Separate names with a comma.
Discussion in 'General Firearm Discussion' started by Confederate Hammer, Feb 16, 2012.
The R in 7.62x54R stands for Remington. Kip
As stated before the R stands for rimmed, it has nothing to do with where the ammunition was designed. The 7.62x54R was never designed on the inch standard, it was designed by the Russian empire in 1891. Coincidentally it is still used by national armies today, making it the longest running military caliber in history. The .357 mag just happens to be a rimmed cartridge, so it get the R designation.
You're not being serious?
It stands for rimmed or originally for Russian depending on who you talked to.
No, I was not being serious. Why would Remington have anything to do with this Russian(though it does in fact stand for rimmed, not Russian) round? I guess I should have put a little smiley face icon or something. The best jokes are the ones you have to explain. Kip
LOL yeah that would have helped.
The original designation of the 7.62 bullet was "3 line calibre" based on a Russian Imperial measurement system, which varied slightly from the English Imperial measurement system. The Russian liniya (line) was defined as 1⁄10 of the diuym (inch) from the 16th to the early 20th century. Even after the superior properties of the metric system were recognized for technical pursuits, existing tools frequently favored the use of customary units. Thus a 7.62 mm caliber round seems numerically arbitrary, until it is realised that 7.62 mm is (actually approximately) 0.3 inches, .30 cal or three-lines. The 1891 Russian Mosin-Nagant rifle is known as the "three-line rifle" in Russian. Although rarely referred to as such, the 12.7 mm HMG round is a "five-line" round.
In 1915 the Tsar’s government ordered 1,500,000 M1891 infantry rifles and bayonets and 100,000,000 rounds of 7.62x54 mm ammunition from the American firm Remington-UMC... That's a good run, and one imagines the Remington moniker could at one time have been associated with the cartridge, correctly or not.
So, what I'm gathering is the answer to my original interrogative is a 7.62 round is basically a 30 caliber.
Thank you everybody for your responses.
Yep 7.62mm ÷ 25.4 mm/inch = 0.30 inch or 30 caliber.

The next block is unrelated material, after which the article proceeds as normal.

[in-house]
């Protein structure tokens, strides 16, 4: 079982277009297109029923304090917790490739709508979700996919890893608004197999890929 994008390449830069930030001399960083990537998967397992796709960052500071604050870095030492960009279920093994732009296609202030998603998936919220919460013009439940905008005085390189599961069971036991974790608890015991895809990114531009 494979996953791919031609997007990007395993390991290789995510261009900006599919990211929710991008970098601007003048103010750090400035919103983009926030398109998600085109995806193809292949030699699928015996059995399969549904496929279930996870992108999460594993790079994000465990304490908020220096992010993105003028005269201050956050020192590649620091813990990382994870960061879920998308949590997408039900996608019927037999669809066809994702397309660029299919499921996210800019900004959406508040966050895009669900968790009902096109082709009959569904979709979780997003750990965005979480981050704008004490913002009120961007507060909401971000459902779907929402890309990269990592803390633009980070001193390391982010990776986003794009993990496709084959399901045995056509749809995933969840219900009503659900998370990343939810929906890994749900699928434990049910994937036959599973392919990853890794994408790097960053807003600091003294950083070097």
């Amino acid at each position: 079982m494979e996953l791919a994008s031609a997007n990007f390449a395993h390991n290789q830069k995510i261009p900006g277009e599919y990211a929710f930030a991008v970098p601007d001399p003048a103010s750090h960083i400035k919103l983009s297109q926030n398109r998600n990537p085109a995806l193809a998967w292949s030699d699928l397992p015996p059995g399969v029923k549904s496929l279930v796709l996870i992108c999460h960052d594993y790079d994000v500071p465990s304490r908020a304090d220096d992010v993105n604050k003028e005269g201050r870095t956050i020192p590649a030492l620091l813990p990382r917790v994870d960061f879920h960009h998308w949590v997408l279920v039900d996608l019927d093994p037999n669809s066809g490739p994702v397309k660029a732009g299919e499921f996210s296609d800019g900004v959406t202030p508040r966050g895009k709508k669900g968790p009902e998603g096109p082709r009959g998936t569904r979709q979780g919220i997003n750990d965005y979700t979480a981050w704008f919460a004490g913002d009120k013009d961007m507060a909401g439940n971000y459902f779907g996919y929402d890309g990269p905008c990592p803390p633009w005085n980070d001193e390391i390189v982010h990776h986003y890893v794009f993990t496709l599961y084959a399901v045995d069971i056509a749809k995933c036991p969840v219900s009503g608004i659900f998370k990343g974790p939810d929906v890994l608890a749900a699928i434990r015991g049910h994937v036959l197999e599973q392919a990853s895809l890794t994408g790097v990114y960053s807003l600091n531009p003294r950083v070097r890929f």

.310 diameter if that is what you are asking
No. 7.62mm = .30" as the math above shows.............
So...why do they call 8mm '8mm' when its really 7.92mm?
Who's on First ?
i may have read the question wrong it appeared to me that he was wondering the diameter for the projectile.
running 30cal .308 diameter projectiles through a 7.62x39 isnt gonna be as accurate as .310 diameter projectiles
Mauser rounded up?
OK this makes more sense
Nomenclature is just a name they place on a round. Is Bobby a gal or a guy? There are three different size 8mm that I know of. Best bet is to pick up a reloading book and read.
God I love this forum. So much info. I agree 100% with hollisor. Get a reloading manual or five and read on each caliber. Each one has it's own unique story on how and why it was designed and what the actual dimensions are.
.30 inches = 7.62 mm.
it's simply a conversion factor between the metric millimeter to the stupid (forgive me) american system of inches.
.308, that extra +.008 is just a variation in bullet design. Just like how the 7.62 russian is .311 inches. The diameter of the 7.62nato/.308 is about the same as the 7.62x54R.
R stands for rimmed, not Russian as some people believe. It is a RIMMED cartridge, which is an outdated design, but it is still used in modern weapons such as the beloved dragunov, PSL, Pecheneg machine gun, etc.
The 7.62x54mmR is the oldest cartridge in military use today. It has been used for over a century.
Ballistically and practically speaking, the 7.62x54mmR is in between the performance of a 7.62NATO/.308 and a .30-06.
To be honest, the 7.62x54mmR is my personal favorite battle rifle full-size cartridge. It is cheap due to large amounts of surplus availability, and it is extremely effective in both combat and shooting imaginary paper badguys at the range.
These are the same reasons the 5.45x39 russian round for the AK-74 is my favorite intermediate cartridge.
Basically, the Russians know how to make practical, effective, and cheap weapon systems. Better than any other country in the history of firearms.
If you want high-tech gadgetry, then ofcourse American guns top all others (argueably better than current german and belgian small arms).
Does that mean I have to peen out all my ,303 Brit markings and restamp them 7.7mm:huh:
yes. deprime them first.
Come to think of it, you may be right on the "rimmed" part